Janet Mika (left, with Frankie) and Rick Albin (right, with Clancy) welcomed donations from Danielle and Angelique.
Last week on Madra Avenue, Madra Dog was decked out in a green and red cap, oversized sunglasses with red frames, and a large red bow. The 30-inch-tall rottweiler statue belongs to Janet Mika. Since she placed it at the bottom of her driveway in 2012, it's become a minor celebrity and mascot for philanthropy.
Madra Dog's time-change outfit
Dogs and cats are the focus of Madra Dog’s 2017 holiday collection drive, which continues through December 15. Food and toys for dogs and cats will be distributed by Meals on Wheels after items are sorted and organized by the Helen Woodward Animal Center. The organizations collaborate on AniMeals, a program that started in 1984 and is now in 300 cities, said Debbie Case, Meals on Wheels San Diego County CEO. Meals on Wheels delivered meals to almost 3300 seniors, 160 dogs, and 120 cats during the fiscal year ending September 30, 2017, she said on December 7.
Donors last week included Kris Jacobson-Dill and her daughters Danielle and Angelique. They brought a box of Meow Mix and bag of Blue Buffalo cat food.
Kris, whose red sweatshirt bore the greeting “Feliz Navidog,” shared a song that the trio sings when driving past the statue: “Madra Dog, Madra Dog, He'll be there in a hurry. Madra Dog, Madra Dog, You don't have to worry.”
Receiving the donation was Mika and her brother Rick Albin...also golden retrievers Frankie and Clancy. Friends Paul McGurgan and Jodi Bay, photographer for Rancho Coastal Humane Society in Encinitas were also there.
Following the 2013 campaign to recall former mayor Bob Filner, “We don't do politics now," said Janet Mika.
Madra Dog displays started after Mika bought two statues that Albin identified as rottweilers. He painted them, using his late dog Gracie as a model. One dog was placed at the end of the driveway, and Mika put a hat on it to mark the location of an August 2012 party. That led to displays including patriotic holiday tributes and a time-change reminder featuring Madra Dog wearing a yellow smiley-face mask. Mika said the other statue is used to try on costumes during display planning.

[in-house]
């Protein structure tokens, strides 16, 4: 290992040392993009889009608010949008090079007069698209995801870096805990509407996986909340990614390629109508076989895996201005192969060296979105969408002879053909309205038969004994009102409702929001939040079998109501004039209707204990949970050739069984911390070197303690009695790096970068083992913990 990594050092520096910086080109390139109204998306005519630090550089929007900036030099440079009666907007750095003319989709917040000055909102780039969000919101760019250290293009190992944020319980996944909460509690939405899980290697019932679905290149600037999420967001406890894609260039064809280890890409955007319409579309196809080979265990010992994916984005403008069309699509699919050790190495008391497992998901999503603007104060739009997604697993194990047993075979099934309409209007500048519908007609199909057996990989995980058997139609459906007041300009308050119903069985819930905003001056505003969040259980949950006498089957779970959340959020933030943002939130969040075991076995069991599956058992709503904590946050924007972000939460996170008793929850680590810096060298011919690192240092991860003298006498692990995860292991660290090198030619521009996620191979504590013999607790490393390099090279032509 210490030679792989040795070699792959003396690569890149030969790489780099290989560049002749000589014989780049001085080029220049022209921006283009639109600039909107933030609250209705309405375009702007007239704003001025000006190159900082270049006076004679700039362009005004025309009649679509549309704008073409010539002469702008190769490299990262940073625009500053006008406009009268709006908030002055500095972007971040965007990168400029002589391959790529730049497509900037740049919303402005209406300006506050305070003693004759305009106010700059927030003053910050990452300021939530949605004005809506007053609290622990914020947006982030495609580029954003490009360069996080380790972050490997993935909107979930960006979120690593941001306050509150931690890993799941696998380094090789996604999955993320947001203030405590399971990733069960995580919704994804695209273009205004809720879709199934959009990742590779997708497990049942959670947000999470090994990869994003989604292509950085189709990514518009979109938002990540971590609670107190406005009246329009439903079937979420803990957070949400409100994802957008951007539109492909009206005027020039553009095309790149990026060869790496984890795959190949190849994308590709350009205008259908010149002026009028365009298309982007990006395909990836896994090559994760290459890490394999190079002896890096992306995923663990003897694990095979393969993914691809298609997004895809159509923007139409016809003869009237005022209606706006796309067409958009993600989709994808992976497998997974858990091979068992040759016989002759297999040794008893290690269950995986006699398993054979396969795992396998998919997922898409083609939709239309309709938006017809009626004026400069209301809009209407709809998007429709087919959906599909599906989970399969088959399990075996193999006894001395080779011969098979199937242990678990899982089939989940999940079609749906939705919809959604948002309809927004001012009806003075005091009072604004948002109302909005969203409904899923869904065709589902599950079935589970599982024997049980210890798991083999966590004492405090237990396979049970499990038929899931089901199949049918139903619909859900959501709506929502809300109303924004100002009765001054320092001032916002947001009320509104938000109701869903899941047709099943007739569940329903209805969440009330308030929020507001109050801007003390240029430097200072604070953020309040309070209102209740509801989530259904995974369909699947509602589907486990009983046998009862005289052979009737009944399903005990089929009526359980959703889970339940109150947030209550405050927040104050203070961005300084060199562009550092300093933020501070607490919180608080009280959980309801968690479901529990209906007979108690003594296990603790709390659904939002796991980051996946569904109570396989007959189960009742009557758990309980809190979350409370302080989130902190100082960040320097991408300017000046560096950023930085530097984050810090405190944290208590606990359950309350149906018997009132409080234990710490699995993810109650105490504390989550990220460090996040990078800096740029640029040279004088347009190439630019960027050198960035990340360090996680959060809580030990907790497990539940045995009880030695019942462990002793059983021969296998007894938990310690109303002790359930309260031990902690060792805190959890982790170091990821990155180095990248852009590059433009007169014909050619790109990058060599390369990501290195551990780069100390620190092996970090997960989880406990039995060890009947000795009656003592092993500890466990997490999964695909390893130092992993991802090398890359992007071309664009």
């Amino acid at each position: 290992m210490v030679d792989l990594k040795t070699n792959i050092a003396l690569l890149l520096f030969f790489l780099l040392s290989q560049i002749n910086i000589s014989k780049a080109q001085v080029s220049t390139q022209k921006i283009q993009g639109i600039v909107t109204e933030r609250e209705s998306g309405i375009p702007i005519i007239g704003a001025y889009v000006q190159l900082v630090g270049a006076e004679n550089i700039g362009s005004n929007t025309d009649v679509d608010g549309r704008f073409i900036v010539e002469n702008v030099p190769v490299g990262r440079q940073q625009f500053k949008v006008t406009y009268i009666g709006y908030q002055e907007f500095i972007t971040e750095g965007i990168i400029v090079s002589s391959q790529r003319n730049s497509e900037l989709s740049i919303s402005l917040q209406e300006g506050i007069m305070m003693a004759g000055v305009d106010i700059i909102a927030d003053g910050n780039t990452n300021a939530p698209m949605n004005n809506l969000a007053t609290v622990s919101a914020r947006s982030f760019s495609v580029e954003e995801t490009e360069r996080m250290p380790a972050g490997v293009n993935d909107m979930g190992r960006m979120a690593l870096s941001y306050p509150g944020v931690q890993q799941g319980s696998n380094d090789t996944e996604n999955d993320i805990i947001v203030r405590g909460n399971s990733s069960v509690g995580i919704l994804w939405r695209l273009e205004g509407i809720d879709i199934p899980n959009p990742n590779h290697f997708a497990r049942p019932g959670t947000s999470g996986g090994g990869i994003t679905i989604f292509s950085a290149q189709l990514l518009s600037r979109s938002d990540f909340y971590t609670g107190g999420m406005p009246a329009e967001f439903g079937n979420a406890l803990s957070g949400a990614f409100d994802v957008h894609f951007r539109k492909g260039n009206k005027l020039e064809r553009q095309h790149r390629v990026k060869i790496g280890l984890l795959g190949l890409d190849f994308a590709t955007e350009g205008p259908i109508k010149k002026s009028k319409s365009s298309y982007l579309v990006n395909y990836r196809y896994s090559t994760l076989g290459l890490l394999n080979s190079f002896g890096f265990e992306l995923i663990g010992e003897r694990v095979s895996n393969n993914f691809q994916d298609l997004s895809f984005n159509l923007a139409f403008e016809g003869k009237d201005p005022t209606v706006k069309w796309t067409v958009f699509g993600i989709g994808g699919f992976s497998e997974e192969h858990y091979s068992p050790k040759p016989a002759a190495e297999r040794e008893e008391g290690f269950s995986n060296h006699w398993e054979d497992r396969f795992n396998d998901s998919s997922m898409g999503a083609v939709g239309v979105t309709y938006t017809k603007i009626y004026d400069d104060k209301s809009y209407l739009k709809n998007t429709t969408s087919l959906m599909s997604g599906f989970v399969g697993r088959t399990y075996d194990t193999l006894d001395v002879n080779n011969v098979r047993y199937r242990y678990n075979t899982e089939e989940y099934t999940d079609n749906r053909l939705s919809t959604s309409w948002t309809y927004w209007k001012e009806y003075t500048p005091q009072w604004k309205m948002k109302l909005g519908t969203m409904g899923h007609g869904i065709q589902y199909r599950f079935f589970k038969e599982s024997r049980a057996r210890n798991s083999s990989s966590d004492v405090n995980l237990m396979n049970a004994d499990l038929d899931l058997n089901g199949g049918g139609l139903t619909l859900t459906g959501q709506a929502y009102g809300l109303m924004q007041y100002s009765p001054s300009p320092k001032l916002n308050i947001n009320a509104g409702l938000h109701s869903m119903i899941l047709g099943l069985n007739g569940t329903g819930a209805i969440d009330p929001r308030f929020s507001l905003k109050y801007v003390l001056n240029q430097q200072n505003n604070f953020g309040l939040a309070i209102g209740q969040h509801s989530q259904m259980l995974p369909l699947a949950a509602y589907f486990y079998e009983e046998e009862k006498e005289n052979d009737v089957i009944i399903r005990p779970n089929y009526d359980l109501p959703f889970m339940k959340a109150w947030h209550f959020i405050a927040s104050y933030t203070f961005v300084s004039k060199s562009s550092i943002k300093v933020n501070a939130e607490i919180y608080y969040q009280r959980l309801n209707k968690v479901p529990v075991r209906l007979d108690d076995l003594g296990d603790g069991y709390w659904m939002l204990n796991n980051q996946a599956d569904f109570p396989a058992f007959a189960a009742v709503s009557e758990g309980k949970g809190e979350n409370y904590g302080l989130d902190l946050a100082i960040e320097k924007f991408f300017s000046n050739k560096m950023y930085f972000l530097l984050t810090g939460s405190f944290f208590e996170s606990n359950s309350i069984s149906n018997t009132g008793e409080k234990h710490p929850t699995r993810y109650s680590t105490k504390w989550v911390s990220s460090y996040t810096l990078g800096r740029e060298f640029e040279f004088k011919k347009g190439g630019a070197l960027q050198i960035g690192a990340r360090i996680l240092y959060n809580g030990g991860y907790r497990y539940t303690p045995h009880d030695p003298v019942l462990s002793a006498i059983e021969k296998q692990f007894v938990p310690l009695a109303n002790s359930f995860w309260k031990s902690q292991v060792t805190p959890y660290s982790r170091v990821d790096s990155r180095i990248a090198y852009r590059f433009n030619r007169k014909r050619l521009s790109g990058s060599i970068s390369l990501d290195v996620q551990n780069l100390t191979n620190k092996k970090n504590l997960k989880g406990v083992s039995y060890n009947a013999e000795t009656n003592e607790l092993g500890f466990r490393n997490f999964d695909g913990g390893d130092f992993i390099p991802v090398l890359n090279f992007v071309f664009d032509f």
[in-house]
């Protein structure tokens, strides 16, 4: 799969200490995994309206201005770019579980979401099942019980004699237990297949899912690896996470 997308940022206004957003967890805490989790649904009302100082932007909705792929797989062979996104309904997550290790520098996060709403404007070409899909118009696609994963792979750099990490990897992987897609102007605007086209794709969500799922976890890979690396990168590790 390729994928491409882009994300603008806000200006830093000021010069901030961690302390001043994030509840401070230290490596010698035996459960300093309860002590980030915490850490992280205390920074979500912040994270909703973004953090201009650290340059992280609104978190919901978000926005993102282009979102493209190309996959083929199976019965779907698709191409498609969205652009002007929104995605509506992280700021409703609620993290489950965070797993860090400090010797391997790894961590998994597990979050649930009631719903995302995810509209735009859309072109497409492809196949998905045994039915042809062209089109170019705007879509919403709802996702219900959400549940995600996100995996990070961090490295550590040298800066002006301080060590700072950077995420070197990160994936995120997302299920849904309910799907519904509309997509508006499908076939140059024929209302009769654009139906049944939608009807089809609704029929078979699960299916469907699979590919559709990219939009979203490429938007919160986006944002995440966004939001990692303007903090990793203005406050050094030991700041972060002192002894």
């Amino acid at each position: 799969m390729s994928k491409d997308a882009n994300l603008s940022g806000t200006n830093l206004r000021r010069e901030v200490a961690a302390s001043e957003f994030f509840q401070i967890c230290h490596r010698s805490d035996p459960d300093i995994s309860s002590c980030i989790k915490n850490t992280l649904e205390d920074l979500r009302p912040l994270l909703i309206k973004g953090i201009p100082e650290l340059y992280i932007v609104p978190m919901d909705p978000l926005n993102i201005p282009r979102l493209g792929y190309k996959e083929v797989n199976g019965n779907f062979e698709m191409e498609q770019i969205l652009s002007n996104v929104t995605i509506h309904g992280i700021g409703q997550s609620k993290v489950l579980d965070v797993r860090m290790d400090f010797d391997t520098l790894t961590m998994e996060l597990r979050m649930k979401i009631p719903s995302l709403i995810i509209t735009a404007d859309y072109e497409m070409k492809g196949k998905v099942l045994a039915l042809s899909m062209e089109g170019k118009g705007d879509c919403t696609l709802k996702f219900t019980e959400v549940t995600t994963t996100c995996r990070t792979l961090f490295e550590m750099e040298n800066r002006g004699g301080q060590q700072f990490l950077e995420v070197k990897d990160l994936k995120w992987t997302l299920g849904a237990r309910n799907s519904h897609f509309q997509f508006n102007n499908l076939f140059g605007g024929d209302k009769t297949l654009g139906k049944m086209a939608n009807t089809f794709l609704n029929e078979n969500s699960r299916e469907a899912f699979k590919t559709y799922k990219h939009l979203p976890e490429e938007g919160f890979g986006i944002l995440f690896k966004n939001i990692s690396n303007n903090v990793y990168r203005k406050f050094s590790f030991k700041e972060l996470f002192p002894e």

Mika said the “biggest response” was to the campaign to recall San Diego mayor Bob Filner. In August 2013, he faced allegations of sexual harassment. A petition drive was launched, and Filner resigned on August 30 that year. “We had the petitions; then we did the Madra Dog for Mayor [display]. People loved it.”
As for the 2016 election, she said, “We don't do politics now.”
Furthermore, there were changes to displays saluting sports teams. “He wore a crown when the Chargers won and a scream face [mask] when the Chargers lost. We no longer cheer for the Chargers.”
Madra Dog on St. Patrick's Day
Mika asked the public which football team that Madra Dog should promote instead. While Mika considered the Broncos, “the highest vote was for the Aztecs. We always supported them, but do more [in displays] now.”
Mika is often asked, “What gets stolen?”
In 2016, someone stole Madra Dog’s St. Patrick's Day costume. "Someone must have had a party to go to," Mika said. More interesting to her is what’s added to displays. Someone left a full bottle of tequila in a “festive Cinco de Mayo display.” People leave hats and put toy dog bones in Halloween pumpkins.
By the end of 2013, Mika’s entourage included flat Madra Dog a life-sized photograph of the statue. The image was inspired by the Flat Stanley Project and the books by Jeff Brown. Flat Madra Dog snowboarded in Utah, attended a Straight No Chaser a capella concert in Las Vegas, and posed with the Cardiff Kook.
Jodi Bay photographed the photo when it toured Rancho Coastal Human Society. The tour commemorated three-dimensional Madra Dog’s promotion of pet adoptions.